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Just in case you hadn’t noticed, the World Cup is underway, which made us think. Investing can be a bit like a football match. Why? Well, it’s the result that matters, but often it can be ‘a game of two halves’.
These days, more companies are issuing trading updates to keep investors up to speed with progress. Some more than four times a year. However, the interim (first half) and final (second half) results still tend to be the most important. Management teams take the opportunity to make presentations to shareholders, investment analysts and fund managers.
Some companies have good visibility over future revenues through lengthy order books and thus have a greater degree of confidence in forecasting. By comparison, some can have a very short lead times and may even be biased towards a specific trading period such as retailers with Black Friday and Christmas. In addition, adverse weather or political uncertainty can also impact forecast accuracy.
A company might state that ‘it is confident of meeting expectations for the full year’, but the shares might fall. Why? Well, it could be that results are more heavily weighted to the second half of the year, so the company has ‘to run harder’ to catch up. Think of football. If England go in at half-time losing 0-1, when does the manager announce changes to his team? Some can be criticised for warning the market at the last minute when trading does not pick up as anticipated. This is like England losing 0-2 with 3 minutes of added time remaining and bringing on a fresh striker without time to influence the result.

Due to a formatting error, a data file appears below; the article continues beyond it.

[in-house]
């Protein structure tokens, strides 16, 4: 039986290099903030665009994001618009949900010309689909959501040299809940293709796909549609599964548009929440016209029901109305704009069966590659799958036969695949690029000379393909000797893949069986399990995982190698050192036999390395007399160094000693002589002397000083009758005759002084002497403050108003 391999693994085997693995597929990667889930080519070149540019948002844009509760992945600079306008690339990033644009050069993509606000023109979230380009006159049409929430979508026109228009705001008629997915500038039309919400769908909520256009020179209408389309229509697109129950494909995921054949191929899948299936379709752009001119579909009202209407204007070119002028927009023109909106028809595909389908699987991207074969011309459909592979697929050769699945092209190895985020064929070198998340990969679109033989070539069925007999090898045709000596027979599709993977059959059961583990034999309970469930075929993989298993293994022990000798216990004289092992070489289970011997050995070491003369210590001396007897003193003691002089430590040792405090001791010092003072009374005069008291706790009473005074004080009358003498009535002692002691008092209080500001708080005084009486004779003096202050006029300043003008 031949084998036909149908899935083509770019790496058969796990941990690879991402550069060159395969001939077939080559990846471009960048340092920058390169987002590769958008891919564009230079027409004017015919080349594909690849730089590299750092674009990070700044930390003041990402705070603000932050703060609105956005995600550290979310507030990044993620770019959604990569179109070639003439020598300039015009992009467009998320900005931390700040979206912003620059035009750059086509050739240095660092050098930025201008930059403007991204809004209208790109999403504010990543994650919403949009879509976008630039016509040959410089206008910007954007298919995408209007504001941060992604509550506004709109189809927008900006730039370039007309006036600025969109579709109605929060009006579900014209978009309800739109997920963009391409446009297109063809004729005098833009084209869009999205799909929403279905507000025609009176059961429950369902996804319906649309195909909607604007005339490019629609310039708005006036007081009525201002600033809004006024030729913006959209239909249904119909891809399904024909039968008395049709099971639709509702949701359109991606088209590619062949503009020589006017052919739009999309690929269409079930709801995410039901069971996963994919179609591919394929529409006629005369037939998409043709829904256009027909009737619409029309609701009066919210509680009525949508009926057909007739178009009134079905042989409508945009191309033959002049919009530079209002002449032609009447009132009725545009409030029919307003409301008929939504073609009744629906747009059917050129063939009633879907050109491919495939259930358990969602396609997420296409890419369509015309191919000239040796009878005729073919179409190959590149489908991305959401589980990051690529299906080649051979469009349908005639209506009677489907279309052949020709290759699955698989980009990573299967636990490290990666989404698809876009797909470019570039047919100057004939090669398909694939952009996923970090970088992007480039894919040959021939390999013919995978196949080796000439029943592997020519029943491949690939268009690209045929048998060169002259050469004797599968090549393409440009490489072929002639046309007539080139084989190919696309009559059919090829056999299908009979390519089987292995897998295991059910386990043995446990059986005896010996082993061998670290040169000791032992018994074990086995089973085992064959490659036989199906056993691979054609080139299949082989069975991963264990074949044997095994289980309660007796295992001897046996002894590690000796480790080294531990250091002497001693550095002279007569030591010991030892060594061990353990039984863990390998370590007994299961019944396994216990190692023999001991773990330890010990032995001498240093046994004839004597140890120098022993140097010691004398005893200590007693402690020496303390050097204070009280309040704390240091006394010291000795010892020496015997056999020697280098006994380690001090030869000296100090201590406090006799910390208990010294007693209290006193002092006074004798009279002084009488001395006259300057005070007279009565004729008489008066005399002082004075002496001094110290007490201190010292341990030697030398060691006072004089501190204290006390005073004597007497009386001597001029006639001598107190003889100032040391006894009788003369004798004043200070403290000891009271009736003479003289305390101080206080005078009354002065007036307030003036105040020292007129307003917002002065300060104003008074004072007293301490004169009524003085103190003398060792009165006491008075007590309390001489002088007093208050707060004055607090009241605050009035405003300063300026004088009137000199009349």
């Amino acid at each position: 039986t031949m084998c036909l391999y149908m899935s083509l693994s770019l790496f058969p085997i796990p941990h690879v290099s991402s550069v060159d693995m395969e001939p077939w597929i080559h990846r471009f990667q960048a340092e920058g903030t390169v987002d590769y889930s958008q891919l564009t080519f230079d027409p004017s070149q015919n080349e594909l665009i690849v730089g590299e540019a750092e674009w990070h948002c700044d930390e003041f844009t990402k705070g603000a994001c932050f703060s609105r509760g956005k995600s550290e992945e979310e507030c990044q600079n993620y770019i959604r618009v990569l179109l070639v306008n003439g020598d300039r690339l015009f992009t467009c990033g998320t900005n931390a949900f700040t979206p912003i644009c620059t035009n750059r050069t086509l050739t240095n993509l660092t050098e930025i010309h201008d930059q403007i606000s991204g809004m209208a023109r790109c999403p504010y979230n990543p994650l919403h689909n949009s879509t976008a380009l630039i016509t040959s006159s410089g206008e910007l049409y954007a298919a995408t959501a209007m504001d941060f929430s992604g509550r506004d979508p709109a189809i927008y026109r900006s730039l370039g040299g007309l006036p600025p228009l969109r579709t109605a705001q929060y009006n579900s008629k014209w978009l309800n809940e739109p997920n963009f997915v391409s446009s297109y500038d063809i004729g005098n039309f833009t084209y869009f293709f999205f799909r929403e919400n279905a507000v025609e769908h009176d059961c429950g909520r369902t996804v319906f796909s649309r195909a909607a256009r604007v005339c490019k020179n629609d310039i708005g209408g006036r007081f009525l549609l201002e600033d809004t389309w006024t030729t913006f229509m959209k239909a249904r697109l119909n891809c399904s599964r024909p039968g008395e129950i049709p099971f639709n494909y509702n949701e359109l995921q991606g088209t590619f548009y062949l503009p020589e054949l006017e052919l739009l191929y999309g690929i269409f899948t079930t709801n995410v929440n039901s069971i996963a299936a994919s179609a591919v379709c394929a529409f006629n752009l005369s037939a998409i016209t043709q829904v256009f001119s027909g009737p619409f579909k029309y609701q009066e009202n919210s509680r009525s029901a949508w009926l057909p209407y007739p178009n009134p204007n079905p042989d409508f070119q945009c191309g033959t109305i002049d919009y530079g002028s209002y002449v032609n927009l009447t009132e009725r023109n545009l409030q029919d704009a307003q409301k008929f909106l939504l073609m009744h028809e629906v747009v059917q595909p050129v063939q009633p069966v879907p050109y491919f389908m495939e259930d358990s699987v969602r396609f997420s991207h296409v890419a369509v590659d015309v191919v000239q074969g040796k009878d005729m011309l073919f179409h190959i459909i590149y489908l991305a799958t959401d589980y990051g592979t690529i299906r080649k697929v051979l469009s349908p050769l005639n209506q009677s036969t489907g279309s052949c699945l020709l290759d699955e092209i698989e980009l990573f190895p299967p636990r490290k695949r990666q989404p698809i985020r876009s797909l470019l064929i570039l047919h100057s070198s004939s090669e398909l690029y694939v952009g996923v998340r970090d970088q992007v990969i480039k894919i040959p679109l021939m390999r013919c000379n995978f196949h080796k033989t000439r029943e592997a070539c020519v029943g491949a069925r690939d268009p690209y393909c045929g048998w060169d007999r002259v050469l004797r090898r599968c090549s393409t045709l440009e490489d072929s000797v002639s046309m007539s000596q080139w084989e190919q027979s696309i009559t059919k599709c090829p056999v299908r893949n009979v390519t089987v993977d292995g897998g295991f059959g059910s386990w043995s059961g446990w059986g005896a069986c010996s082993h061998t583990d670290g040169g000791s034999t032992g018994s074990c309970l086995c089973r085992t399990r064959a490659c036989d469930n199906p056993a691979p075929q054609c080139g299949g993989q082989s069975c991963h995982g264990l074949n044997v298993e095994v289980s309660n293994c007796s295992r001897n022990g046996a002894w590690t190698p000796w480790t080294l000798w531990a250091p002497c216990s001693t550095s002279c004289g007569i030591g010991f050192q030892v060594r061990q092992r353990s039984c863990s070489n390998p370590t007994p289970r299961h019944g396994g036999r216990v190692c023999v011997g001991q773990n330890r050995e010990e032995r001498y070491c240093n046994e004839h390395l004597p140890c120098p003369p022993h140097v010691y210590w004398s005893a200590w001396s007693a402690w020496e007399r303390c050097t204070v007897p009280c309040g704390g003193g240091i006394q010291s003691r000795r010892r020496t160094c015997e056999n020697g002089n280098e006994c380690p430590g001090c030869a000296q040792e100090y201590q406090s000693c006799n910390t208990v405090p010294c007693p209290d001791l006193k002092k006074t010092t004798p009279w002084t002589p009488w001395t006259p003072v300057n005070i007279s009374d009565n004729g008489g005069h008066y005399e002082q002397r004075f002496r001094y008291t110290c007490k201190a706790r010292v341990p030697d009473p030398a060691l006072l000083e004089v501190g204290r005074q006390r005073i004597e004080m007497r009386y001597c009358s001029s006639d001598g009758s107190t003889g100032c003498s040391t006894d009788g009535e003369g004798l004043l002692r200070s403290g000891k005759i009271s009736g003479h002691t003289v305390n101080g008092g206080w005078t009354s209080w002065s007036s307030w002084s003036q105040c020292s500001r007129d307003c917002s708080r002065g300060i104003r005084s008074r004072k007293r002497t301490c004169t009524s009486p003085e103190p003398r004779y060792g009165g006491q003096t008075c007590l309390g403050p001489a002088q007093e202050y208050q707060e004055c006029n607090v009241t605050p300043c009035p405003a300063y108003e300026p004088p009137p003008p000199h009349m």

Furthermore, we know England tend to lose penalty shoot-outs. Likewise, investors may take a dim view about companies with a reputation for ‘missing’ goals or forecasts.
When reading Company outlook statements, it pays to remember, its ‘a game of two halves’ but it’s not over till the final whistle.
What have we been watching?
Some surprising results but where to begin? Germany which lost their opening match to Mexico, and Ronaldo scoring a hat-trick against Spain in a 3-3 draw. Let’s hope England can deliver against Tunisia this evening.
The World Cup, nuclear talks, trade wars and central bankers have grabbed the headlines this week. The US Federal Reserve (Fed) was more hawkish than expected, the European Central Bank (ECB) announced a creatively dovish QE exit plan, President Trump met Kim Jong-un and there was a step-up in the global trade war as President Trump announced higher tariffs on $50bn worth of Chinese imports which come into effect 6th July. In the meantime, the Chinese have responded in kind with 25% levies on a range of US imports. American media is already suggesting Trump may impose higher tariffs on an additional $100bn of Chinese imports.
They say a picture paints a thousand words. Despite comments from US Secretary of State Mike Pompeo that the US relationship with the other G7 members is strong, one only has to look at the expression on the face of German Chancellor Angela Merkel during the meeting to know that this is not the case. During the meeting, President Trump apparently linked US military spending to the EU’s trade surplus with the USA. Meanwhile, Merkel has noted that EU retaliatory tariffs against the US are ready and can take effect from July 1st, but that Germany remains ready to resolve the trade tensions via dialogue.